Ever since the conversion of Paul, we have heard no more of the agency of the priests in persecuting the saints at Jerusalem; perhaps that wonderful change wrought upon him, and the disappointment it gave to their design upon the Christians at Damascus, had somewhat mollified them, and brought them under the check of Gamaliel’s advice—to let those men alone, and see what would be the issue; but here the storm arises from another point. The civil power, not now, as usual (for aught that appears) stirred up by the ecclesiastics, acts by itself in the persecution. But Herod, though originally of an Edomite family, yet seems to have been a proselyte to the Jewish religion; for Josephus says he was zealous for the Mosaic rites, a bigot for the ceremonies. He was not only (as Herod Antipas was) tetrarch of Galilee, but had also the government of Judea committed to him by Claudius the emperor, and resided most at Jerusalem, where he was at this time. Three things we are here told he did—
I. He stretched forth his hands to vex certain of the church, Acts 12:1. His stretching forth his hands to it intimates that his hands had been tied up by the restraints which perhaps his own conscience held him under in this matter; but now he broke through them, and stretched forth his hands deliberately, and of malice prepense. Herod laid hands upon some of the church to afflict them, so some read it; he employed his officers to seize them, and take them into custody, in order to their being prosecuted. See how he advances gradually. 1. He began with some of the members of the church, certain of them that were of less note and figure; played first at small game, but afterwards flew at the apostles themselves. His spite was at the church, and, with regard to those he gave trouble to, it was not upon any other account, but because they belonged to the church, and so belonged to Christ. 2. He began with vexing them only, or afflicting them, imprisoning them, fining them, spoiling their houses and goods, and other ways molesting them; but afterwards he proceeded to greater instances of cruelty. Christ’s suffering servants are thus trained up by less troubles for greater, that tribulation may work patience, and patience experience.
II. He killed James the brother of John with the sword, Acts 12:2. We are here to consider, 1. Who the martyr was: it was James the brother of John; so called to distinguish him from the other James the brother of Joses. This was called Jacobus major—James the greater; that, minor—the less. This who was here crowned with martyrdom was one of the first three of Christ’s disciples, one of those that were the witnesses of his transfiguration and agony, whereby he was prepared for martyrdom; he was one of those whom Christ called Boanerges—Sons of thunder; and perhaps by his powerful awakening preaching he had provoked Herod, or those about him, as John Baptist did the other Herod, and that was the occasion of his coming into this trouble. He was one of those sons of Zebedee whom Christ told that they should drink of the cup that he was to drink of, and be baptized with the baptism that he was to be baptized with, Matt. 20:23. And now those words of Christ were made good in him; but it was in order to his sitting at Christ’s right hand; for if we suffer with him, we shall reign with him. He was one of the twelve who were commissioned to disciple all nations; and to take him off now, before he had removed from Jerusalem, was like Cain’s killing Abel when the world was to be peopled, and one man was then more than many at another time. To kill an apostle now was killing he knew not how many. But why would God permit it? If the blood of his saints, much more the blood of apostles, is precious in his eyes, and therefore, we may be sure, is not shed but upon a valuable consideration. Perhaps God intended hereby to awaken the rest of the apostles to disperse themselves among the nations, and not to nestle any longer at Jerusalem. Or it was to show that though the apostles were appointed to plant the gospel in the world, yet if they were taken off God could do his work without them, and would do it. The apostle died a martyr, to show the rest of them what they must expect, that they might prepare accordingly. The tradition that they have in the Romish church, that this James had been before this in Spain, and had planted the gospel there, is altogether groundless; nor is there any certainty of it, or good authority for it. 2. What kind of death he suffered: He was slain with the sword, that is, his head was cut off with a sword, which was looked upon by the Romans to be a more disgraceful way of being beheaded than with an axe; so Lorinus. Beheading was not ordinarily used among the Jews; but, when kings gave verbal orders for private and sudden executions, this manner of death was used, as most expeditious; and it is probable that this Herod killed James, as the other Herod killed John Baptist, privately in the prison. It is strange that we have not a more full and particular account of the martyrdom of this great apostle, as we had of Stephen. But even this short mention of the thing is sufficient to let us know that the first preachers of the gospel were so well assured of the truth of it that they sealed it with their blood, and thereby have encouraged us, if at any time we are called to it, to resist unto blood too. The Old-Testament martyrs were slain with the sword (Heb. 11:37), and Christ came not to send peace, but a sword (Matt. 10:34), in preparation for which we must arm ourselves with the sword of the Spirit, which is the word of God, and then we need not fear what the sword of men can do unto us.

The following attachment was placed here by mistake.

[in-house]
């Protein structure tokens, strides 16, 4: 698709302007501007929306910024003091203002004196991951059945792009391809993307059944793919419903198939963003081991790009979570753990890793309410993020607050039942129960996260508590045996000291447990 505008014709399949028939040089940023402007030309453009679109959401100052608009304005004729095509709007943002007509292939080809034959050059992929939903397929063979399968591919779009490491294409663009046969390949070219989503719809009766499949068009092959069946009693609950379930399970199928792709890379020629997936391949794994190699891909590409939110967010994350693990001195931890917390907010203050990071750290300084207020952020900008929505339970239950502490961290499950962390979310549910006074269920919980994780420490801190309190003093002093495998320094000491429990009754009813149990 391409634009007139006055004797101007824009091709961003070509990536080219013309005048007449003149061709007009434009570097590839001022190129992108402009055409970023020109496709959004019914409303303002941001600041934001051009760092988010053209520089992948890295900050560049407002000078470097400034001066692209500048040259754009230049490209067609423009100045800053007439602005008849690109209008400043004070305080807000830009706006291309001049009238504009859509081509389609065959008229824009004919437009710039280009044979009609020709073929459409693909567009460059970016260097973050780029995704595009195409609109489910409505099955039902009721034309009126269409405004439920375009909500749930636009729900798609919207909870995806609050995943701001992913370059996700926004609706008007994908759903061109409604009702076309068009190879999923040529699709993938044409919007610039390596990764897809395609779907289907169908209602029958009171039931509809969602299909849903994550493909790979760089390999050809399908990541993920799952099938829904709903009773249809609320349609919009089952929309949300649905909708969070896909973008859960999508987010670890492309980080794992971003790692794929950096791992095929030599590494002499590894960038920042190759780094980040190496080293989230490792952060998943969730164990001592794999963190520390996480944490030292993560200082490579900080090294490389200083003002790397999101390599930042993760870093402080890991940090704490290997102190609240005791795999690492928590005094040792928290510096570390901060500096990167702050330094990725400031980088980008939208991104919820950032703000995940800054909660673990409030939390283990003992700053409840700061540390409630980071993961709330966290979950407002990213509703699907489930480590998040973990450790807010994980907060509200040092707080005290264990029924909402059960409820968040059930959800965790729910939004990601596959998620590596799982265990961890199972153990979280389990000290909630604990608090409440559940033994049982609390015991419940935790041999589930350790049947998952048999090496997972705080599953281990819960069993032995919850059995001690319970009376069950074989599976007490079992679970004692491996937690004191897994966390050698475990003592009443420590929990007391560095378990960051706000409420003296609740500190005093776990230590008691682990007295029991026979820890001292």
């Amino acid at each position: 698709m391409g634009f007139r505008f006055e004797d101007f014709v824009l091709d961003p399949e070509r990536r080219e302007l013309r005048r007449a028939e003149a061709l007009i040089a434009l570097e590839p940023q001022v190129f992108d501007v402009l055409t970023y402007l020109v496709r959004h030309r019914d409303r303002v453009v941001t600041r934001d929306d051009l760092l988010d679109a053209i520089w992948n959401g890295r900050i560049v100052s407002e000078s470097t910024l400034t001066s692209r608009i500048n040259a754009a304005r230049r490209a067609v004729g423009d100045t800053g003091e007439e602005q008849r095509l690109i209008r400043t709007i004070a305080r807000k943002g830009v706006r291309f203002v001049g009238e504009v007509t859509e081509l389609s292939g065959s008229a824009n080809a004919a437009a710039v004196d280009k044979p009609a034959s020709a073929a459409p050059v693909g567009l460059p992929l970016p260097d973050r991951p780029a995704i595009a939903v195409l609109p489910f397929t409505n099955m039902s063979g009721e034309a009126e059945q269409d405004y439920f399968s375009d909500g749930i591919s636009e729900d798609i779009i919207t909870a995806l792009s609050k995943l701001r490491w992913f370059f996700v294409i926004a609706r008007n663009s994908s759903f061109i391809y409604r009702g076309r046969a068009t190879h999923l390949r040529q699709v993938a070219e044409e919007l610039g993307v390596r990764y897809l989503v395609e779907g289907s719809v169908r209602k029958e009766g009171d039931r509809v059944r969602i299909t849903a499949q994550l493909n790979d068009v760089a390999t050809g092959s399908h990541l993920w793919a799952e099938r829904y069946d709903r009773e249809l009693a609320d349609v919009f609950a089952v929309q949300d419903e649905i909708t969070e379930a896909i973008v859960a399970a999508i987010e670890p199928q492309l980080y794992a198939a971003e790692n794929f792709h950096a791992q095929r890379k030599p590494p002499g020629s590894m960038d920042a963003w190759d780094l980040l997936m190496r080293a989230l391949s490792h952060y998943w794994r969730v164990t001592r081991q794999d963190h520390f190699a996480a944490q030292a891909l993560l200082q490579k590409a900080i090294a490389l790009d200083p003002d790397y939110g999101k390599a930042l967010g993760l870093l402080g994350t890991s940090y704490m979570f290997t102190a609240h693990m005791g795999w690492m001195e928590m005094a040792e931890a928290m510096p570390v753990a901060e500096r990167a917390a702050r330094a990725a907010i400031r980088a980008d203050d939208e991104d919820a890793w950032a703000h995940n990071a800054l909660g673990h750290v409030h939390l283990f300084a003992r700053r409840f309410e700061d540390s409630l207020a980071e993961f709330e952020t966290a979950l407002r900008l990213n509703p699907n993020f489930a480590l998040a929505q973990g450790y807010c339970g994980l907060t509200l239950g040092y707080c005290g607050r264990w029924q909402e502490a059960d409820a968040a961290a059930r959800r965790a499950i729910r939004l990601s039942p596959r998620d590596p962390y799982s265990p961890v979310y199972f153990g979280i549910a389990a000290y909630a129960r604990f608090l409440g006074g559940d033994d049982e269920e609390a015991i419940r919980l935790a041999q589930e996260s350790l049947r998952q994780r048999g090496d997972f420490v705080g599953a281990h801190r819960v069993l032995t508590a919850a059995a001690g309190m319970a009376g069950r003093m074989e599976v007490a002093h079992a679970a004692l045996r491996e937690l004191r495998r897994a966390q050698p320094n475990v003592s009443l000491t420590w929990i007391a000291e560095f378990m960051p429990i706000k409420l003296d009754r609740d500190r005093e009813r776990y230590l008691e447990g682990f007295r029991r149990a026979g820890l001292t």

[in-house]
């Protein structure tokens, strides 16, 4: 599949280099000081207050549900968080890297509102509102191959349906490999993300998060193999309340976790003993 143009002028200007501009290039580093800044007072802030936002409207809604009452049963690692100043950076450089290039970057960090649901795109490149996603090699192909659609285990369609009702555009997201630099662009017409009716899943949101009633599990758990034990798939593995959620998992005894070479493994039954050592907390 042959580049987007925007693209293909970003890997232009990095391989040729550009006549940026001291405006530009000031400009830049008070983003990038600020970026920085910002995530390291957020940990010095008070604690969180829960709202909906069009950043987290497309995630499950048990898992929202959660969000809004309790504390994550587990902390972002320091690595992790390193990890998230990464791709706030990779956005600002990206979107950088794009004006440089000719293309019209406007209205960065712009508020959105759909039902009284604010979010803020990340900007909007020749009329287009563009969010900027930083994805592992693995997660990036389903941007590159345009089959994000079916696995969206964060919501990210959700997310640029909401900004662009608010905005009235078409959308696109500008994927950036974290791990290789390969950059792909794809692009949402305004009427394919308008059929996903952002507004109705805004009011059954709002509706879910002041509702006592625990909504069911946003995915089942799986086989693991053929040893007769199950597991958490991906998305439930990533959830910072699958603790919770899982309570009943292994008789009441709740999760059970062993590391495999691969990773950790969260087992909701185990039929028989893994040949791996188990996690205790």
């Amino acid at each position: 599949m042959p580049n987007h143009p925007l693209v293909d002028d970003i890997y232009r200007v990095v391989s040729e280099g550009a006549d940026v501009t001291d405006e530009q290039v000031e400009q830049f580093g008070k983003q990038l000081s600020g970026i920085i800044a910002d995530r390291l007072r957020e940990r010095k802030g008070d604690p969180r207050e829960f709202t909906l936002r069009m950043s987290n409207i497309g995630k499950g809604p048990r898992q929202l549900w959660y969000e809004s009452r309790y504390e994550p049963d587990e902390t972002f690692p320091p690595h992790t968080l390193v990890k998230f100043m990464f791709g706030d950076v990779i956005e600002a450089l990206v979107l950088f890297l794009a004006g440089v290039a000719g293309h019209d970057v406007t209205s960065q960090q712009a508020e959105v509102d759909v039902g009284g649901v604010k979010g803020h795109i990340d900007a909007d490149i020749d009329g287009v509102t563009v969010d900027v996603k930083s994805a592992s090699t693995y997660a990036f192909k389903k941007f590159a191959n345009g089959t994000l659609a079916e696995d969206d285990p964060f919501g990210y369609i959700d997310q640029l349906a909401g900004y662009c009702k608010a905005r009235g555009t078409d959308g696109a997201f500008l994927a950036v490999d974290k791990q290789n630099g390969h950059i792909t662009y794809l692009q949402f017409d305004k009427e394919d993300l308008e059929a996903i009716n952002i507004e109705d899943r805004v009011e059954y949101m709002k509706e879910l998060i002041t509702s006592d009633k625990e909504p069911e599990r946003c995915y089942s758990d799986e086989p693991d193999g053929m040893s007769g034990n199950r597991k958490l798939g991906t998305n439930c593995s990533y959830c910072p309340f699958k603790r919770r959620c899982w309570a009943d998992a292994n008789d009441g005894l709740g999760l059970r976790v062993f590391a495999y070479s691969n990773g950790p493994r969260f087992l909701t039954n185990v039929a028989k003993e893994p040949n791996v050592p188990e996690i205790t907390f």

III. He imprisoned Peter, of whom he had heard most, as making the greatest figure among the apostles and whom therefore he would be proud of the honour of taking off. Observe here, 1. When he had beheaded James, he proceeded further, he added, to take Peter also. Note, Blood to the blood-thirsty does but make them more so, and the way of persecution, as of other sins, is downhill; when men are in it, they cannot easily stop themselves; when they are in they find they must on. Male facta male factis tegere ne perpluant—One evil deed is covered with another, so that there is no passage through them. Those that take one bold step in a sinful way give Satan advantage against them to tempt them to take another, and provoke God to leave them to themselves, to go from bad to worse. It is therefore our wisdom to take heed of the beginnings of sin. 2. He did this because he saw it pleased the Jews. Observe, The Jews made themselves guilty of the blood of James by showing themselves well pleased with it afterwards, though they had not excited Herod to it. There are accessaries ex post facto—after the fact; and those will be reckoned with as persecutors who take pleasure in others’ persecuting, who delight to see good men ill used, and cry, Aha, so would we have it, or at least secretly approve of it. For bloody persecutors, when they perceive themselves applauded for that which every one ought to cry shame upon them for, are encouraged to go on, and have their hands strengthened and their hearts hardened, and the checks of their own consciences smothered; nay, it is as strong a temptation to them to do the like as it was here to Herod, because he saw it pleased the Jews. Though he had no reason to fear displeasing them if he did not, as Pilate condemned Christ, yet he hoped to please them by doing it, and so to make an interest among them, and make amends for displeasing them in something else. Note, Those make themselves an easy prey to Satan who make it their business to please men. 3. Notice is taken of the time when Herod laid hold on Peter: Then were the days of unleavened bread. It was at the feast of the passover, when their celebrating the memorial of their typical deliverance should have led them to the acceptance of their spiritual deliverance; instead of this, they, under pretence of zeal for the law, were most violently fighting against it, and, in the days of unleavened bread, were most soured and embittered with the old leaven of malice and wickedness. At the passover, when the Jews came from all parts to Jerusalem to keep the feast, they irritated one another against the Christians and Christianity, and were then more violent than at other times. 4. Here is an account of Peter’s imprisonment (Acts 12:4): When he had laid hands on him, and, it is likely, examined him, he put him in prison, into the inner prison; some say, into the same prison into which he and the other apostles were cast some years before, and were rescued out of it by an angel, Acts 5:18. He was delivered to four quaternions of soldiers, that is, to sixteen, who were to be a guard upon him, four at a time, that he should not make his escape, nor be rescued by his friends. Thus they thought they had him fast. 5. Herod’s design was, after Easter, to bring him forth unto the people. (1.) He would make a spectacle of him. Probably he had put James to death privately, which the people had complained of, not because it was an unjust thing to put a man to death without giving him a public hearing, but because it deprived them of the satisfaction of seeing him executed; and therefore Herod, now he knows their minds, will gratify them with the sight of Peter in bonds, of Peter upon the block, that they may feed their eyes with such a pleasing spectacle. And very ambitious surely he was to please the people who was willing thus to please them! (2.) He would do this after Easter, meta to pascha—after the passover, certainly so it ought to be read, for it is the same word that is always so rendered; and to insinuate the introducing of a gospel-feast, instead of the passover, when we have nothing in the New Testament of such a thing, is to mingle Judaism with our Christianity. Herod would not condemn him till the passover was over, some think, for fear lest he should have such an interest among the people that they should demand the release of him, according to the custom of the feast: or, after the hurry of the feast was over, and the town was empty, he would entertain them with Peter’s public trial and execution. Thus was the plot laid, and both Herod and the people long to have the feast over, that they may gratify themselves with this barbarous entertainment.